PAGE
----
The Social Security Administration (SSA) doesn’t always make it easy for those with Crohn’s disease (Crohn’s) to get the Social Security Disability Insurance (SSDI) or Supplemental Security Income benefits they deserve. Many claims are denied because SSA says:
Not all cases of Crohn’s are severe enough to make you eligible for Social Security Disability benefits. But Nancy Cavey has successfully represented many SSA applicants with Crohn’s. She works to overcome the claims denial by working closely with you and your physician to show that you:
She offers a free initial consultation and welcomes the opportunity to speak with you about your Social Security disability claim.
Crohn’s disease is an inflammatory bowel disease that can involve different areas of the digestive tract.
The inflammation of the lining of your digestive tract can spread to the layers of your bowel tissue, which can lead to life-threatening complications.
The disability carrier will accept certain studies as objective basis of the diagnosis, but these studies do not document the severity of your restrictions and limitations. It is key that your symptoms be developed in your medical records and your physician comment on how those symptoms cause restrictions and limitations on your ability to work.
Crohn’s can involve the last part of your small intestine, called the ileum, or the colon, which is part of your large intestine.
The range of symptoms can be mild to severe, and you may have periods of time that you have no symptoms.
Common symptoms can include:
It can be difficult to work with these symptoms or the side effects of treatment.
Crohn’s is evaluated under the inflammatory bowel disease listing found in the SSA’s “Listing of Impairments.” If your Crohn’s meets or equals a Listing, your Social Security disability benefits will be awarded at Step 3 of the Five-Step Sequential Evaluation process.
Your medical records must establish that you meet every element of the Listing for your Crohn’s to be considered disabling. SSA will review your medical records and look for the following:
If your Crohn’s doesn’t meet or equal a listing, SSA then will determine your entitlement to benefits based on medical and vocational criteria at Steps 4 and 5.
If your Crohn’s doesn’t meet or equal a listing, you will have to prove that you:
SSA or, ultimately an Administrative Law Judge, will answer those questions by determining your residual functional capacity. Your RFC is what you can do despite your Crohn’s.
The SSA will review your medical records at the Initial Application and Reconsideration stage of the claims process and determine your functional capacity to perform sedentary, light, medium and heavy work.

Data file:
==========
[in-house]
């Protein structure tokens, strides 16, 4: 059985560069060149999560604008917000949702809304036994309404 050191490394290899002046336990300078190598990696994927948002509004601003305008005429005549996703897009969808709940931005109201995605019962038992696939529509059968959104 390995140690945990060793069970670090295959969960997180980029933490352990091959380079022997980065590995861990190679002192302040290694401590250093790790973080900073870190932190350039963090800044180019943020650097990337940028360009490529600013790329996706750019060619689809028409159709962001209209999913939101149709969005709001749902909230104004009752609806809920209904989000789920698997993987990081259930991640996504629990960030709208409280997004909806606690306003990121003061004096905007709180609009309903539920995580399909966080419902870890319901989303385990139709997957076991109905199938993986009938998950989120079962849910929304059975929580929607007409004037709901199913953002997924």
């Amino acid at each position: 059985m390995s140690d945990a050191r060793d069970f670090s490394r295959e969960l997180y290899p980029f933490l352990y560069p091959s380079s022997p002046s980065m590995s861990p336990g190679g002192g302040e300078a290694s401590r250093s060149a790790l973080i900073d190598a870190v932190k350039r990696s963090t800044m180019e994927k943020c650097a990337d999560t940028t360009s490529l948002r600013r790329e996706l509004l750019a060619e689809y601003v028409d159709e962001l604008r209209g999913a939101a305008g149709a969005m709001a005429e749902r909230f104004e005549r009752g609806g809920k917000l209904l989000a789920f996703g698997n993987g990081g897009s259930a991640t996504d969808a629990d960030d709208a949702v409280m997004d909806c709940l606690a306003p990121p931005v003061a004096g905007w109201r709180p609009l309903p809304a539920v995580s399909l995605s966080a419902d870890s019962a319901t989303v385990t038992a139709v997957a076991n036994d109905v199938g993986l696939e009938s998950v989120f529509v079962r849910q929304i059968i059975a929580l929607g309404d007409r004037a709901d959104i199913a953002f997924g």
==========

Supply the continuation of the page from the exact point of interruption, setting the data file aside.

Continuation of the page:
SSA medical consultants often opine that a Social Security Disability applicant can do light and sedentary work, and that will result in a claims denial. The lower your RFC the more likely that you can’t return to the lightest job you held in the last 15 years or perform other work. SSA doesn’t tell applicants or physicians about the existence and importance of properly completed RFC forms that will explain:
This is not an exhaustive list of all of the questions on a Crohn’s RFC form. But you can see that having an explanation of what you can do physically, cognitively and emotionally is key to winning your case.
Many SSA cases are lost because the applicant did not obtain an RFC or the right RFC form, or because their treating physician didn’t properly complete the RFC form. That is one of the many reasons you should have an experienced Social Security attorney like Nancy L. Cavey represent you in your claim.
Many claims are denied both at the Initial Application and Request For Reconsideration stages of the claims process.
At the hearing stage, the Administrative Law Judge will determine your RFC and give hypotheticals to the vocational evaluator (VE) who will testify at your hearing. The judge will ask the VE to take into consideration your RFC, as determined by the judge, your age, education and prior work experience in determining:
It is crucial that you are represented by our Florida social security disability attorney at a hearing to make sure the right questions are asked of the VE.
Crohn’s interferes not only with your daily activities but with your ability to work. If you no longer can work or your doctor has told you to apply for Social Security disability, you should hire Nancy Cavey to help you:
The SSA is in the business of denying claims and will use any reason to deny your benefits. The odds of getting your Social Security benefits are greater when you are represented by an experienced Social Security Disability attorney like Ms. Cavey.
You owe it to yourself and your family to get help today for your Crohn’s Social Security Disability claim. Ms. Cavey can explain the Five-Step Sequential Evaluation process used in every claim, the claims process and how to get your disability benefits. Call today for a free consultation at 727-894-3188.[/vc_column_text][/vc_column][/vc_row]